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26.1.1: When did MySQL 5.0 become production-ready (GA)?
26.1.2: Can MySQL 5.0 do subqueries?
26.1.3: Can MySQL 5.0 peform multiple-table inserts, updates, and deletes?
26.1.4: Does MySQL 5.0 have a Query Cache? Does it work on Server, Instance or Database?
26.1.5: Does MySQL 5.0 have Sequences?
Does MySQL 5.0 have a
function with fractions of seconds?
26.1.7: Does MySQL 5.0 work with multi-core processors?
26.1.8: Is there a hot backup tool for MyISAM like InnoDB Hot Backup?
26.1.9: Have there been there any improvements in error reporting when foreign keys fail? Does MySQL now report which column and reference failed?
26.1.10: Can MySQL 5.0 perform ACID transactions?
Questions and Answers
MySQL 5.0.15 was released for production use on 19 October 2005. We are now working on MySQL 5.1, which is currently in beta.
Yes. See Section 13.2.8, “Subquery Syntax”.
A multiple-table insert can be accomplished using a trigger
FOR EACH ROW clause contains
INSERT statements within a
BEGIN ... END block. See
Section 18.3, “Using Triggers”.
Yes. The query cache operates on the server level, caching complete result sets matched with the original query string. If an exactly identical query is made (which often happens, particularly in web applications), no parsing or execution is necessary; the result is sent directly from the cache. Various tuning options are available. See Section 7.5.4, “The MySQL Query Cache”.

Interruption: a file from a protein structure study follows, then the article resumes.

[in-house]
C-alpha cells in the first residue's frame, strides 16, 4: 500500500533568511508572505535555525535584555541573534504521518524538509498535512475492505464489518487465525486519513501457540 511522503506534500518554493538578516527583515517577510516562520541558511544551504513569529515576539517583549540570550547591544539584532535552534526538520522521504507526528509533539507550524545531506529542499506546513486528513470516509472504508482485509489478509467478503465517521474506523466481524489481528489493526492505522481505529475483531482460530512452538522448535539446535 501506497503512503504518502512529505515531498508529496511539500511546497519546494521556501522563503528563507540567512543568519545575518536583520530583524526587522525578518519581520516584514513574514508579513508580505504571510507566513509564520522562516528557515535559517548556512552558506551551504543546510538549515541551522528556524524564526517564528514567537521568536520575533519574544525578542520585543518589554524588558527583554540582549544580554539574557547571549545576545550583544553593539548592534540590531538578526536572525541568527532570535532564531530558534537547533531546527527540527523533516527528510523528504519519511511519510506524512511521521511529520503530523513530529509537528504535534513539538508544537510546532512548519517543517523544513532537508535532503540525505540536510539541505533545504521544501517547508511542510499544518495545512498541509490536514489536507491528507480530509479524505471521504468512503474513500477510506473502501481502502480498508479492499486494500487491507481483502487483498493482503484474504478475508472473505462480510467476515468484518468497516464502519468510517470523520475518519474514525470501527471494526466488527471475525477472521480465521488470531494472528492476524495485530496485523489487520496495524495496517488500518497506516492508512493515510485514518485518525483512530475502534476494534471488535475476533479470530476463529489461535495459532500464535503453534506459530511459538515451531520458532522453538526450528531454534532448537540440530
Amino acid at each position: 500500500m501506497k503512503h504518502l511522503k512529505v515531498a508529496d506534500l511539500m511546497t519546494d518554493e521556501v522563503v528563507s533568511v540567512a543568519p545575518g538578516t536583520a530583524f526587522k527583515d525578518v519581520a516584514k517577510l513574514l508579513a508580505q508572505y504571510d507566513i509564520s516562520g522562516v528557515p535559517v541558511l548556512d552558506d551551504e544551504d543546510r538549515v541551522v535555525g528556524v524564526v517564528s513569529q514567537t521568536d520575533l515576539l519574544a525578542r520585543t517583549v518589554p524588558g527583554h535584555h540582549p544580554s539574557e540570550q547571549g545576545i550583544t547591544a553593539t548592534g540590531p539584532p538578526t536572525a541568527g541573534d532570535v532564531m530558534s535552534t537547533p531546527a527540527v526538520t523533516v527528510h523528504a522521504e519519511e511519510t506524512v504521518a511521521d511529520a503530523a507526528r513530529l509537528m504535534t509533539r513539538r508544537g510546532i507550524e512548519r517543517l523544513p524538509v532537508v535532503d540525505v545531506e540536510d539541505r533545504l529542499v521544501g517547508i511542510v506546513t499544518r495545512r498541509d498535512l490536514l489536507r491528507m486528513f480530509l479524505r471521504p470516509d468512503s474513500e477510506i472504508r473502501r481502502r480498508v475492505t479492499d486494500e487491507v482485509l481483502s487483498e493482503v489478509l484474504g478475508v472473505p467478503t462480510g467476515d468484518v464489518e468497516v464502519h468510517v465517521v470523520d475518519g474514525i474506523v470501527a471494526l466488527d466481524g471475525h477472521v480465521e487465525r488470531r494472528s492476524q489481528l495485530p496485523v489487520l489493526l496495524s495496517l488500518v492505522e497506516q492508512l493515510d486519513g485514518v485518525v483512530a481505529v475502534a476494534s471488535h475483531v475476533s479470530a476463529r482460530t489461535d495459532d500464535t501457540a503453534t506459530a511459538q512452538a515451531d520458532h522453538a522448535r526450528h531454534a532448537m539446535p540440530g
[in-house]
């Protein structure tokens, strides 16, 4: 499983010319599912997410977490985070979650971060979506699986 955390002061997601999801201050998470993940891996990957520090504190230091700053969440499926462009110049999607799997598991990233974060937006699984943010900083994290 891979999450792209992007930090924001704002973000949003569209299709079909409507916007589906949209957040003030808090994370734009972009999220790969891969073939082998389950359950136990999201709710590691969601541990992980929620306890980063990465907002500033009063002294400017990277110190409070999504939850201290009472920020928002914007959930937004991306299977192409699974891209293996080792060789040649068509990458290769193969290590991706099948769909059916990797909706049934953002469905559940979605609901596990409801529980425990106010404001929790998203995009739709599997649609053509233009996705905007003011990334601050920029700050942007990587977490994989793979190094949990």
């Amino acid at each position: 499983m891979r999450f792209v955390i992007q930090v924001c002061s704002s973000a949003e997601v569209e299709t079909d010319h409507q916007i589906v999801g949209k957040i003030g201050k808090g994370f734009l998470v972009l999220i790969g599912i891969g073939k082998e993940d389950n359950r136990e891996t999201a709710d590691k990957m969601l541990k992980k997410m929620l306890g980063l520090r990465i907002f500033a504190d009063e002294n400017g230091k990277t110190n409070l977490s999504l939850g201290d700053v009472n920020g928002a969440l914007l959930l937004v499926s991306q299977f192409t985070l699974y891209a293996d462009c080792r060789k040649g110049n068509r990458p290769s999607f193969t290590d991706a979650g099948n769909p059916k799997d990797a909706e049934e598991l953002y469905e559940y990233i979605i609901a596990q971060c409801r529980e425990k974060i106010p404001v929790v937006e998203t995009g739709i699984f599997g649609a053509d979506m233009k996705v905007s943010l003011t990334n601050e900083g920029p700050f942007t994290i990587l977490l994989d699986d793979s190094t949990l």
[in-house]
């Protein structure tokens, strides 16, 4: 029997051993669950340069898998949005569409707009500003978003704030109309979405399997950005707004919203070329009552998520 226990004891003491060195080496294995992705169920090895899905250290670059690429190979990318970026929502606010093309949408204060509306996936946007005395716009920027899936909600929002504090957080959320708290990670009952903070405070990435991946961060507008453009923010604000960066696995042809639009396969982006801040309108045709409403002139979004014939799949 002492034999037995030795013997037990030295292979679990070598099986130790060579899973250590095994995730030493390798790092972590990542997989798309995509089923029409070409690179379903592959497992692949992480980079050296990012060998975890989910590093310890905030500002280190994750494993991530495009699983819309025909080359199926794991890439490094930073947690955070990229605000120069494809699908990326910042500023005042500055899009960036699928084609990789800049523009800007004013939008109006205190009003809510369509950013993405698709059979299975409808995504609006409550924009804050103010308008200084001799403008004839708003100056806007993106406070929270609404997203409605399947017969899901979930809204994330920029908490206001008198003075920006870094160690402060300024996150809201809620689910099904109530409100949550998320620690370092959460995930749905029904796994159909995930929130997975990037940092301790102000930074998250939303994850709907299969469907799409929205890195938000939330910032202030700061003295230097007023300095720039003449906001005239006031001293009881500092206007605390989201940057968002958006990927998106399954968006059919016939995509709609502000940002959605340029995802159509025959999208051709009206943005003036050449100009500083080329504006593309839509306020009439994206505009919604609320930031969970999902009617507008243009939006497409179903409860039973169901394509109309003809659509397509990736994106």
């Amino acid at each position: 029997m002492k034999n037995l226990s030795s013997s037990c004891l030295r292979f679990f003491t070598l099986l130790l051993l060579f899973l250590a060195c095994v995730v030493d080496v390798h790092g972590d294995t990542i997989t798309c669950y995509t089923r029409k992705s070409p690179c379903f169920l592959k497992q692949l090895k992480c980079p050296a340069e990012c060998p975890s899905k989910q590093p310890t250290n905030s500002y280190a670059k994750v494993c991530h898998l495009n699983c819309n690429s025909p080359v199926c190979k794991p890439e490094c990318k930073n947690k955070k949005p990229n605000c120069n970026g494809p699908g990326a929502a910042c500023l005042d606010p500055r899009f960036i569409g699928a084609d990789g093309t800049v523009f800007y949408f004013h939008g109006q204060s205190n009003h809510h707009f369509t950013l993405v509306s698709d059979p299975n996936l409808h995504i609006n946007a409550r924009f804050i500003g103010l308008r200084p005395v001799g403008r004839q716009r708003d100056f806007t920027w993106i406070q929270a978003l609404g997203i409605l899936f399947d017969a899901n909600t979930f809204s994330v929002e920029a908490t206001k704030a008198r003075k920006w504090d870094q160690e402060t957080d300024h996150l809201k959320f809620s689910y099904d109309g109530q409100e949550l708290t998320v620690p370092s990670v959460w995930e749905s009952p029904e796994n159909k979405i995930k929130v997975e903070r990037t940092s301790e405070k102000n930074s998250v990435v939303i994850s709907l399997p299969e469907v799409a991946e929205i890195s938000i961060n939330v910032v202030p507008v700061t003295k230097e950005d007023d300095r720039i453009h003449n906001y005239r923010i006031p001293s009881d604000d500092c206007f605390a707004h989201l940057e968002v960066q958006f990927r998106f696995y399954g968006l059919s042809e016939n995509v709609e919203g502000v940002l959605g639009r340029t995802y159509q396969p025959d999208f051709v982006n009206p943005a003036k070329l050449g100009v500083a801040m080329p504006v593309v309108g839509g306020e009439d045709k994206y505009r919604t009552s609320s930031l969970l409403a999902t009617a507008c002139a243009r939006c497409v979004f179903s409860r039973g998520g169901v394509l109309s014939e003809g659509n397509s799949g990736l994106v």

No. However, MySQL has an
system, which in MySQL 5.0 can also handle
inserts in a multi-master replication setup. With the
--auto-increment-offset startup options,
you can set each server to generate auto-increment values
that don't conflict with other servers. The
--auto-increment-increment value should be
greater than the number of servers, and each server should
have a unique offset.
No. This is on the MySQL roadmap as a “rolling feature”. This means that it is not a flagship feature, but will be implemented, development time permitting. Specific customer demand may change this scheduling.
However, MySQL does parse time strings with a fractional
component. See Section 11.3.2, “The
Yes. MySQL is fully multi-threaded, and will make use of multiple CPUs, provided that the operating system supports them.
This is currently under development for a future MySQL release.
The foreign key support in
seen improvements in each major version of MySQL. Foreign
key support generic to all storage engines is scheduled for
MySQL 5.2; this should resolve any inadequacies in the
current storage engine specific implementation.
Yes. All current MySQL versions support transactions. The
InnoDB storage engine offers full ACID
transactions with row-level locking, multi-versioning,
non-locking repeatable reads, and all four SQL standard
NDB storage engine supports the
READ COMMITTED transaction isolation
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